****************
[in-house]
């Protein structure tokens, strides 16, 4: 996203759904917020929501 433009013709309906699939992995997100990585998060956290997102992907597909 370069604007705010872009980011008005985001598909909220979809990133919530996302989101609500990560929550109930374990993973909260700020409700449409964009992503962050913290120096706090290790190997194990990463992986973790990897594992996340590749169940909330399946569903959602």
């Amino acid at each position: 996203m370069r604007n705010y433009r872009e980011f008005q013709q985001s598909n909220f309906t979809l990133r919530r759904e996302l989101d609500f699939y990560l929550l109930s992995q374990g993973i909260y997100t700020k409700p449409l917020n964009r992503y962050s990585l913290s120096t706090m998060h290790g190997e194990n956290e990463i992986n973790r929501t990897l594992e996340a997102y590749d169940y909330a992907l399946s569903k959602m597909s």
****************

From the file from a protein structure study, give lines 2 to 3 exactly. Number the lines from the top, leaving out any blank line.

């Protein structure tokens, strides 16, 4: 996203759904917020929501 433009013709309906699939992995997100990585998060956290997102992907597909 370069604007705010872009980011008005985001598909909220979809990133919530996302989101609500990560929550109930374990993973909260700020409700449409964009992503962050913290120096706090290790190997194990990463992986973790990897594992996340590749169940909330399946569903959602």
């Amino acid at each position: 996203m370069r604007n705010y433009r872009e980011f008005q013709q985001s598909n909220f309906t979809l990133r919530r759904e996302l989101d609500f699939y990560l929550l109930s992995q374990g993973i909260y997100t700020k409700p449409l917020n964009r992503y962050s990585l913290s120096t706090m998060h290790g190997e194990n956290e990463i992986n973790r929501t990897l594992e996340a997102y590749d169940y909330a992907l399946s569903k959602m597909s």